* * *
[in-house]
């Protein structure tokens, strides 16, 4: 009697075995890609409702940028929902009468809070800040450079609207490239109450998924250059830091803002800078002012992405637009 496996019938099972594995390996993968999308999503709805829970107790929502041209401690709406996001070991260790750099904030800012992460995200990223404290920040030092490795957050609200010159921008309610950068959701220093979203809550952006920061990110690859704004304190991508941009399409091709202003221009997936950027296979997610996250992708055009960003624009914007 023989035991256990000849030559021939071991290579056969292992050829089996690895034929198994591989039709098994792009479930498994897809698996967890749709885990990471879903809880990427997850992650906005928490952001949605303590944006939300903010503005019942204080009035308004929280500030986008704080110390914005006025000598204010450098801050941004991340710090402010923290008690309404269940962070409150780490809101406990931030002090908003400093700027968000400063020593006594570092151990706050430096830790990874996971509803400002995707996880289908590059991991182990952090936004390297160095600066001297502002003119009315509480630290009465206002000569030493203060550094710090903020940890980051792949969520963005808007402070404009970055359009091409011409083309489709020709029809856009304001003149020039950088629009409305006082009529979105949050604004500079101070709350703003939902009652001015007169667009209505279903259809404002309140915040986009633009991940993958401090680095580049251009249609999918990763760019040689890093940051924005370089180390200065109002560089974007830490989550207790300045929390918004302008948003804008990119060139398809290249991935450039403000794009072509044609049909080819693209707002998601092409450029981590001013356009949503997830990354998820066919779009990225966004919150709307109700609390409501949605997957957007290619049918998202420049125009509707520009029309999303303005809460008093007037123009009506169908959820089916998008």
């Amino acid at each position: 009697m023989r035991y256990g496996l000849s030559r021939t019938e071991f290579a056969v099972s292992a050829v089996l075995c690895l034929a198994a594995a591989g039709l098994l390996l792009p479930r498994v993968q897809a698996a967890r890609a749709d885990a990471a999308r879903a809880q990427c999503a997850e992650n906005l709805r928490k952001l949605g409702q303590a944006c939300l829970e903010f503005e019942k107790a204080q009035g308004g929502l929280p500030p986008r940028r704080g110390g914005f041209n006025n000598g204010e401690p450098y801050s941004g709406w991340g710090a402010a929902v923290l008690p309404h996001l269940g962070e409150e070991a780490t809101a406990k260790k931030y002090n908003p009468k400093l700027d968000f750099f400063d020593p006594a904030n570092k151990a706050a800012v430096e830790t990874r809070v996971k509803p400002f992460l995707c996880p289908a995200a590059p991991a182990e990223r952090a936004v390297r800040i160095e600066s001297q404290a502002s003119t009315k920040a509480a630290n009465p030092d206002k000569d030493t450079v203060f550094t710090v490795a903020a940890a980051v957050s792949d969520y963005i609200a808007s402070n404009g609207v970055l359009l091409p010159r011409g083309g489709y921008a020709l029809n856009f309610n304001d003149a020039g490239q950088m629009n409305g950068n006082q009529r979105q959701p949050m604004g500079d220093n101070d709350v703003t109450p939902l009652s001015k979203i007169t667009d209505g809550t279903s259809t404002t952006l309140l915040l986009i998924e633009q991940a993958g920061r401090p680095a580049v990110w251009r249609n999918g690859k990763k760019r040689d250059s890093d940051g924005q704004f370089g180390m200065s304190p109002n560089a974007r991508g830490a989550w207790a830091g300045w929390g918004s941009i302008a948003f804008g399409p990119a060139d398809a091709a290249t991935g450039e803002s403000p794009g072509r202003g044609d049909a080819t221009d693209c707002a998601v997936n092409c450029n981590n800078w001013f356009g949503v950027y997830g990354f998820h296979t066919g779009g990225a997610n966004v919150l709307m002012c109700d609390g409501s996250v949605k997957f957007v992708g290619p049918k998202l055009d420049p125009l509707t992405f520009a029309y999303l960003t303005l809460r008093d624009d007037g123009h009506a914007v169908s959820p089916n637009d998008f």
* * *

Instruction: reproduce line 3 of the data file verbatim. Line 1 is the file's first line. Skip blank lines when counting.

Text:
């Amino acid at each position: 009697m023989r035991y256990g496996l000849s030559r021939t019938e071991f290579a056969v099972s292992a050829v089996l075995c690895l034929a198994a594995a591989g039709l098994l390996l792009p479930r498994v993968q897809a698996a967890r890609a749709d885990a990471a999308r879903a809880q990427c999503a997850e992650n906005l709805r928490k952001l949605g409702q303590a944006c939300l829970e903010f503005e019942k107790a204080q009035g308004g929502l929280p500030p986008r940028r704080g110390g914005f041209n006025n000598g204010e401690p450098y801050s941004g709406w991340g710090a402010a929902v923290l008690p309404h996001l269940g962070e409150e070991a780490t809101a406990k260790k931030y002090n908003p009468k400093l700027d968000f750099f400063d020593p006594a904030n570092k151990a706050a800012v430096e830790t990874r809070v996971k509803p400002f992460l995707c996880p289908a995200a590059p991991a182990e990223r952090a936004v390297r800040i160095e600066s001297q404290a502002s003119t009315k920040a509480a630290n009465p030092d206002k000569d030493t450079v203060f550094t710090v490795a903020a940890a980051v957050s792949d969520y963005i609200a808007s402070n404009g609207v970055l359009l091409p010159r011409g083309g489709y921008a020709l029809n856009f309610n304001d003149a020039g490239q950088m629009n409305g950068n006082q009529r979105q959701p949050m604004g500079d220093n101070d709350v703003t109450p939902l009652s001015k979203i007169t667009d209505g809550t279903s259809t404002t952006l309140l915040l986009i998924e633009q991940a993958g920061r401090p680095a580049v990110w251009r249609n999918g690859k990763k760019r040689d250059s890093d940051g924005q704004f370089g180390m200065s304190p109002n560089a974007r991508g830490a989550w207790a830091g300045w929390g918004s941009i302008a948003f804008g399409p990119a060139d398809a091709a290249t991935g450039e803002s403000p794009g072509r202003g044609d049909a080819t221009d693209c707002a998601v997936n092409c450029n981590n800078w001013f356009g949503v950027y997830g990354f998820h296979t066919g779009g990225a997610n966004v919150l709307m002012c109700d609390g409501s996250v949605k997957f957007v992708g290619p049918k998202l055009d420049p125009l509707t992405f520009a029309y999303l960003t303005l809460r008093d624009d007037g123009h009506a914007v169908s959820p089916n637009d998008f």